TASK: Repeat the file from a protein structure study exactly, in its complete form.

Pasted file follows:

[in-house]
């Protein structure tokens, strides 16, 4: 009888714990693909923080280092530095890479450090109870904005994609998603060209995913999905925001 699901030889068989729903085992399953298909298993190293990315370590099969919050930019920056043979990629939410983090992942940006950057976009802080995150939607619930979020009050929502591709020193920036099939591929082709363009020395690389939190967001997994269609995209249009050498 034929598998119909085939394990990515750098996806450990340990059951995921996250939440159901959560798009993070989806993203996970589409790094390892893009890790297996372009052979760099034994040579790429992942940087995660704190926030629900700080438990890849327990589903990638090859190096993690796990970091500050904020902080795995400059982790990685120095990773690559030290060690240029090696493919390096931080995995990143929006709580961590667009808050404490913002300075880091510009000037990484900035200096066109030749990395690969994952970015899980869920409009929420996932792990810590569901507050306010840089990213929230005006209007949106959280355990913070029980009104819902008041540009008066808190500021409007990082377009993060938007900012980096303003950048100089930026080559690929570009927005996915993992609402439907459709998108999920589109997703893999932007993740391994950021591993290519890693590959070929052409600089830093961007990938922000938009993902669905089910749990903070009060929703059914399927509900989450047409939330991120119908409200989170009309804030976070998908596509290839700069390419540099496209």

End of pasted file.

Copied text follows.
[in-house]
């Protein structure tokens, strides 16, 4: 009888714990693909923080280092530095890479450090109870904005994609998603060209995913999905925001 699901030889068989729903085992399953298909298993190293990315370590099969919050930019920056043979990629939410983090992942940006950057976009802080995150939607619930979020009050929502591709020193920036099939591929082709363009020395690389939190967001997994269609995209249009050498 034929598998119909085939394990990515750098996806450990340990059951995921996250939440159901959560798009993070989806993203996970589409790094390892893009890790297996372009052979760099034994040579790429992942940087995660704190926030629900700080438990890849327990589903990638090859190096993690796990970091500050904020902080795995400059982790990685120095990773690559030290060690240029090696493919390096931080995995990143929006709580961590667009808050404490913002300075880091510009000037990484900035200096066109030749990395690969994952970015899980869920409009929420996932792990810590569901507050306010840089990213929230005006209007949106959280355990913070029980009104819902008041540009008066808190500021409007990082377009993060938007900012980096303003950048100089930026080559690929570009927005996915993992609402439907459709998108999920589109997703893999932007993740391994950021591993290519890693590959070929052409600089830093961007990938922000938009993902669905089910749990903070009060929703059914399927509900989450047409939330991120119908409200989170009309804030976070998908596509290839700069390419540099496209």